The PO-32 is a pocket drum machine that can transfer beats and loops over the air. We’ve been big fans of Teenage Engineering’s Pocket Operator synths for a while now. These little devices offer a (relatively) cheap and fun way to create your own electronic music, with different versions available for making melodies, bass lines, rhythms, and so on. The latest entry in the series though — the PO-32 Tonic drum machine — has some important upgrades, including the ability to import and export sounds via a 3.5mm jack or built-in microphone.
This means you can create a beat on the PO-32 and transfer it to another unit as a data burst played through the microphone (just like a modem), or store it on your computer or phone via the audio cable. Users can also load new sound effects onto the device using a program called Microtonic — a drum machine plug-in for Mac and Windows that’s built by Magnus Lidström and which provides all the preloaded sounds in the PO-32. Both of these features are firsts for the Pocket Operator series, and although it’s not the same as, say, converting the beats you make into a piano roll you can edit in Fruity Loops, it still offers a lot more flexibility than previous devices.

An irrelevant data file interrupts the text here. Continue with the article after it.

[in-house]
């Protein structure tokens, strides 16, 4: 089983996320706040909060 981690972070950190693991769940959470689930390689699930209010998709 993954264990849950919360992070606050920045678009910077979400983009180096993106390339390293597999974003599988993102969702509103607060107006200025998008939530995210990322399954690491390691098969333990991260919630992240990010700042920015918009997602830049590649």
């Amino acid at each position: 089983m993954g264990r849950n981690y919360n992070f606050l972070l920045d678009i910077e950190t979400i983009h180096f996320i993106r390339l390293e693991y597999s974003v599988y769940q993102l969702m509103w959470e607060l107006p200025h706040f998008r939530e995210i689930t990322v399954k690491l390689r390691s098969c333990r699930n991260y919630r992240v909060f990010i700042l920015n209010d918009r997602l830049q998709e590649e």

As with other Pocket Operators, the PO-32 is about the size of a phone with a retro-looking LCD screen and goofy UI visualization. (Previous versions looked like arcade machines, factories, and the inside of a submarine — this time it’s people drinking at a bar.) There are 16 buttons for selecting sounds, patterns, or effects; two knobs for tweaking things like pitch and modulation; and you can chain the synths together or connect it straight to whatever speaker setup you like. The whole thing is powered by a pair of AAA batteries, gets up to a month’s battery life, and there’s an optional case if you want to take it on the road.